Jan van Gilse (1881-1944) a Dutch composer and conductor, began serving as director of the Utrecht Conservatory in 1933, a post he accepted upon leaving Berlin after the rise of the Nazi regime. In 1935 van Gilse founded the Stichting Nederlandse Muziekbelangen [Dutch Musical Interests], a foundation to promote the performance of Dutch music. A strongly independent spirit, van Gilse refused to join the Kulturkammer, a condition of publication and performance under the Third Reich; his work was banned as a consequence. Along with both his sons, van Gilse became active in the Dutch resistance. By 1942 it was necessary for both the composer and his wife to go into hiding. Following his son’s executions in 1943 and 1944, Van Gilse was admitted to hospital under a false name. Van Gilse was ultimately buried in an unmarked grave in order to protect those who had been helping him.

Trio for Flute, Violin and Viola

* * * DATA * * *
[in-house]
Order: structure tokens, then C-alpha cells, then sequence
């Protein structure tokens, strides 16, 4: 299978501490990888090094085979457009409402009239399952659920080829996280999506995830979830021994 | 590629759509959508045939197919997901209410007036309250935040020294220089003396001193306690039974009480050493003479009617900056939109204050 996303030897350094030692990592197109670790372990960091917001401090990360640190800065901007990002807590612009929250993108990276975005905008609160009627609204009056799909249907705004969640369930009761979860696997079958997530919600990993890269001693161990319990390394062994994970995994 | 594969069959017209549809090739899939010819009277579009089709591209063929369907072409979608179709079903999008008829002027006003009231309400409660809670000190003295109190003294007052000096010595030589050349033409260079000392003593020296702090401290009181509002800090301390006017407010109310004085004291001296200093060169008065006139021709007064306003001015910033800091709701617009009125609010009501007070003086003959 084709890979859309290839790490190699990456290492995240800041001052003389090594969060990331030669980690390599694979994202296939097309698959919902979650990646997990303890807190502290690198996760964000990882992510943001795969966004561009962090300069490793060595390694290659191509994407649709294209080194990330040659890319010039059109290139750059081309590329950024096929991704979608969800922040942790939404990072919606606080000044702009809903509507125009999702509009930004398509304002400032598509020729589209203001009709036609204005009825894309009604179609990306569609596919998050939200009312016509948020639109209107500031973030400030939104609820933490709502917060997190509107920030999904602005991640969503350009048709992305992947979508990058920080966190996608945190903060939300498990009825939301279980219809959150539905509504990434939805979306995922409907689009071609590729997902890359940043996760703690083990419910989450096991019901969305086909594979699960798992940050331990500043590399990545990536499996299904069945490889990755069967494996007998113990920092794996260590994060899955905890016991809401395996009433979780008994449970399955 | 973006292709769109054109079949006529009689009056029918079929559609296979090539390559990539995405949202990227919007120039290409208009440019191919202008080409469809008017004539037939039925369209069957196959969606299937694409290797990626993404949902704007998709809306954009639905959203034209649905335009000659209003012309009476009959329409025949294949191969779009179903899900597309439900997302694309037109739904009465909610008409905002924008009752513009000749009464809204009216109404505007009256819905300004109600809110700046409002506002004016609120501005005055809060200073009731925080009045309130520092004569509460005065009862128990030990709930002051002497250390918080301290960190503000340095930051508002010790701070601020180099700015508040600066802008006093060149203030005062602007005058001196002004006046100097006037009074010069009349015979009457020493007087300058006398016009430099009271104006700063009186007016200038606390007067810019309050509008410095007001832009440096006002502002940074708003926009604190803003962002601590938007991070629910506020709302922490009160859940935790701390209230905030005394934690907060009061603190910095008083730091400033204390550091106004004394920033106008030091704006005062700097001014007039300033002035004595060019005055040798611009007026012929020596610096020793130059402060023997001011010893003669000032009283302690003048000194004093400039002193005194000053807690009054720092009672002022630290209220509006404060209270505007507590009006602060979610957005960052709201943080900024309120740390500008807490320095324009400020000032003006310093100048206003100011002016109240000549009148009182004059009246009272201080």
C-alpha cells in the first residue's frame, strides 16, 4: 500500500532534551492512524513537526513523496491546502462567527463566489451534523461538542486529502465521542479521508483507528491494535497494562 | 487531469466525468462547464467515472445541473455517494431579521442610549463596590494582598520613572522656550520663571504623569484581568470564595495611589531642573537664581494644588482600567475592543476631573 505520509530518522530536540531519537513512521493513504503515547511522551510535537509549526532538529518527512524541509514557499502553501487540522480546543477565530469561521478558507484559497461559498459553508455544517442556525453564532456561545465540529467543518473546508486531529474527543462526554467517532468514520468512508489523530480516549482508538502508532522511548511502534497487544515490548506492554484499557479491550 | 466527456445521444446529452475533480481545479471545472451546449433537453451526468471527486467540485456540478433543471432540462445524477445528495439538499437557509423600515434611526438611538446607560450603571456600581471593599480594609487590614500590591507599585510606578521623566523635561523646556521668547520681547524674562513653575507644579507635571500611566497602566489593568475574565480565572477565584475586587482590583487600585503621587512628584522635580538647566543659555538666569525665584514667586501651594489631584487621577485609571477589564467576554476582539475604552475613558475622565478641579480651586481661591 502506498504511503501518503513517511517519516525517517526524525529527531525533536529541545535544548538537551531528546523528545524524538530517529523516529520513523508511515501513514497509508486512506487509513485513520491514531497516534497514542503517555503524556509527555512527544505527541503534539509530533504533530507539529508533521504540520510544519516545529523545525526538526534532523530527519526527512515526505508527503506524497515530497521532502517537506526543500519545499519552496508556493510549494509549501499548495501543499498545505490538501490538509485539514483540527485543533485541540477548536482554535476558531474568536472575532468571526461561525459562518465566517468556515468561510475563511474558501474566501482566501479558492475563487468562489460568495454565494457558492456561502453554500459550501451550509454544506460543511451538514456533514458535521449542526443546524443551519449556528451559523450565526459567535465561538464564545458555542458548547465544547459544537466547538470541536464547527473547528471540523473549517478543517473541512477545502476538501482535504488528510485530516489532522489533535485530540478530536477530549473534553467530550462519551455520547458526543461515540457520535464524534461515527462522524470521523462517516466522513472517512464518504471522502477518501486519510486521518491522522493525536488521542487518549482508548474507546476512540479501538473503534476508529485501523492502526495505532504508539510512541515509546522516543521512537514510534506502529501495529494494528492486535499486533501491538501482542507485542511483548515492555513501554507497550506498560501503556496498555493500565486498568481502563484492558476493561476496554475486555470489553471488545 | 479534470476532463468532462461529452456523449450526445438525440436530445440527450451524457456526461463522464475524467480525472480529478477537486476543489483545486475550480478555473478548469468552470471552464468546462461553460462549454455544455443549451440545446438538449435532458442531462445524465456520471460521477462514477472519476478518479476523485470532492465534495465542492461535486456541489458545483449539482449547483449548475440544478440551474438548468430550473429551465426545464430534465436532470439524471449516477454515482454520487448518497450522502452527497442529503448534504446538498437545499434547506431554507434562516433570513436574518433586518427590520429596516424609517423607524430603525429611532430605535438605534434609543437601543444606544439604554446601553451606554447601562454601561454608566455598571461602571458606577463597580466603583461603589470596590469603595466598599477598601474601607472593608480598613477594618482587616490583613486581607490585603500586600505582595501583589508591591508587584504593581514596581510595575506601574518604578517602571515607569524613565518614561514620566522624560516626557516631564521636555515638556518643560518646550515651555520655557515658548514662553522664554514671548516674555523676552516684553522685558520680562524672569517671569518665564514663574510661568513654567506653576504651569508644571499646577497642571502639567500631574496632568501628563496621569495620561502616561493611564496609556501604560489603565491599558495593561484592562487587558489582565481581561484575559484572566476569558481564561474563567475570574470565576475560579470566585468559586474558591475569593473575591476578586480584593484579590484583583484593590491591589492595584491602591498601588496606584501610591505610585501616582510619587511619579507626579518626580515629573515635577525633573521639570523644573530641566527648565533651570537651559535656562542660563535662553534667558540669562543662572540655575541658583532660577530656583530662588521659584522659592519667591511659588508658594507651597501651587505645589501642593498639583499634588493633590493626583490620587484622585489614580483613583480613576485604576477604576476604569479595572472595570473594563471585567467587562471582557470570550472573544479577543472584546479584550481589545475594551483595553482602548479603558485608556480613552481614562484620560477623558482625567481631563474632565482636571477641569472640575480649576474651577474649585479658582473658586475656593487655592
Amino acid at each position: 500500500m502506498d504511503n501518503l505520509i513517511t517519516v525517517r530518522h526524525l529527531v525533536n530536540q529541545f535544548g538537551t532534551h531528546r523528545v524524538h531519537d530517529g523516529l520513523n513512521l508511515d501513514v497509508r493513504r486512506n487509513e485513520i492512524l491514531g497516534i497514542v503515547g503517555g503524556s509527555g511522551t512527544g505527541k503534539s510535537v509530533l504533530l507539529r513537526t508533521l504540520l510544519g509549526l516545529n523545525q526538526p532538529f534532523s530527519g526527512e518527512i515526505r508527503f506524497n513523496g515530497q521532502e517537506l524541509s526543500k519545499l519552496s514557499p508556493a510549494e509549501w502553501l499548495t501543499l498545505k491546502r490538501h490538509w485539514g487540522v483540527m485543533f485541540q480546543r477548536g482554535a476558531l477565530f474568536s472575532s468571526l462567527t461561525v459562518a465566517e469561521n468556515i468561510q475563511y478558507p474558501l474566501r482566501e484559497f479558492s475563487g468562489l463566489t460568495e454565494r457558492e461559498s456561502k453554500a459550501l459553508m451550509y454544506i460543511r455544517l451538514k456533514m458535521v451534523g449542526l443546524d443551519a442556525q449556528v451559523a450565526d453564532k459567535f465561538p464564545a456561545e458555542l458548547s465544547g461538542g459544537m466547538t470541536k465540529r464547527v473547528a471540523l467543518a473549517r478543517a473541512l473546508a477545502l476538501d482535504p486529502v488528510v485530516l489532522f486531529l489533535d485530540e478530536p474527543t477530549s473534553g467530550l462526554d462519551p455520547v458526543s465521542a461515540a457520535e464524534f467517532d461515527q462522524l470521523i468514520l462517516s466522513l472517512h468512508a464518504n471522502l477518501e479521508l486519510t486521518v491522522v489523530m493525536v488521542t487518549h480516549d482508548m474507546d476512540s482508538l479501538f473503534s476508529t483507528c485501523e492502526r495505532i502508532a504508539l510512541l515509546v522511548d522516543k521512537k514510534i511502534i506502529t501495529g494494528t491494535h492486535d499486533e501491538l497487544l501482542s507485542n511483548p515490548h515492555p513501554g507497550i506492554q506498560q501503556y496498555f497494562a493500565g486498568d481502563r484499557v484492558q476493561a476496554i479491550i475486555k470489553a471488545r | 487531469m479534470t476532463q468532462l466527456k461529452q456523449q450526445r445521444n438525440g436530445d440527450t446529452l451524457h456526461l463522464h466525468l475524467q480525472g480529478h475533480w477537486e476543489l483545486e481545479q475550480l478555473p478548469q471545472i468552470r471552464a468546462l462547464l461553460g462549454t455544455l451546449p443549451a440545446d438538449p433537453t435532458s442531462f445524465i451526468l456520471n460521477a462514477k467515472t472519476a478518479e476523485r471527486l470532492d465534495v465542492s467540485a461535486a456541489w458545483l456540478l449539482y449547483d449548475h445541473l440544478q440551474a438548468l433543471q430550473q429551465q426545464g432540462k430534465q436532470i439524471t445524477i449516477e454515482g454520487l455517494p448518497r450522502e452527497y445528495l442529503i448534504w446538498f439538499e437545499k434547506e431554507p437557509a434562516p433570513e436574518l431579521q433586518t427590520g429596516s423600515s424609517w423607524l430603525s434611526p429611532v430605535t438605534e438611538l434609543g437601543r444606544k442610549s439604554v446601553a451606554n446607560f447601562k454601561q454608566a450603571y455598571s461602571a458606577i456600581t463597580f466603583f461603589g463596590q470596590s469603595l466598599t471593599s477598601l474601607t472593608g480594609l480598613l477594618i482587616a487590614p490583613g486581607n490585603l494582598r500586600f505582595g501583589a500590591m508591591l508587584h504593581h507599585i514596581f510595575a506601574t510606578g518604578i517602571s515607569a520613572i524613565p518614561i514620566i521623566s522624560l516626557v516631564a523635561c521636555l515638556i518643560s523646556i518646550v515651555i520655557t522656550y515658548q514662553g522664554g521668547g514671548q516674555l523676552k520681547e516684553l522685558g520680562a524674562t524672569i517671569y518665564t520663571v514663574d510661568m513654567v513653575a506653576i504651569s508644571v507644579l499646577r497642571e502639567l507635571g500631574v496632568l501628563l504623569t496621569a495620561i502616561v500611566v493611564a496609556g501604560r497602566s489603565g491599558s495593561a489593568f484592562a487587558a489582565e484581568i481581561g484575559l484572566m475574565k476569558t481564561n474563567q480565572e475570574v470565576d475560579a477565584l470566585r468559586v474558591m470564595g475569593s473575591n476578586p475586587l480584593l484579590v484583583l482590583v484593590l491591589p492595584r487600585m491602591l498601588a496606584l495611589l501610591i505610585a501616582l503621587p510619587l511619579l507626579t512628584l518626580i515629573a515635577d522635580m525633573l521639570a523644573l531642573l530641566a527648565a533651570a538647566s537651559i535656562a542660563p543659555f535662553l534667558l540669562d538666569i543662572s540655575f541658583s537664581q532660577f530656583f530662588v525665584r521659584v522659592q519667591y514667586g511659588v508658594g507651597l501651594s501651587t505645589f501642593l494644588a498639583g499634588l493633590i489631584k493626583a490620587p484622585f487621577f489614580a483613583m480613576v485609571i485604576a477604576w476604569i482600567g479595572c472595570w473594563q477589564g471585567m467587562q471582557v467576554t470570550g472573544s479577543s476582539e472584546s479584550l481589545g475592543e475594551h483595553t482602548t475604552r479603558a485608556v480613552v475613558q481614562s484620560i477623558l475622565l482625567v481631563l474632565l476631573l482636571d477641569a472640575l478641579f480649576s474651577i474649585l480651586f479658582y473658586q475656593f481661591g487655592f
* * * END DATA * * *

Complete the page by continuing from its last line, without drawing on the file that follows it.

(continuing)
Jan van Gilse’s Trio for Flute, Violin and Viola is a work strongly influenced by late German Romanticism and late French Impressionism. It represents a wonderful opportunity for the contemporary flautist, whose repertoire options for chamber music in this style and genre are especially limited. Featuring sumptuous chromaticism and masterfully interwoven melodic lines, the Trio for Flute, Violin and Viola is a richly virtuosic and expressive showcase of the highest quality.

Article text and music courtesy of Suzanne Snizek taken from http://ssnizek.finearts.uvic.ca/.

Trio for Flute, Violin and Viola: Ruhig, frei - Allegro, molto moderato

Trio for Flute, Violin and Viola: Alla marcia leggiero

Trio for Flute, Violin and Viola: Molto vivace

Suzanne Snizek, flute; Keith Hamm, viola; Aaron Schwebel, violin; Louis Ranger, recording producer.


Leo Smit Foundation website. Accessed 2 June 2017. www.forbiddenmusicregained.org/search/composer/id/100024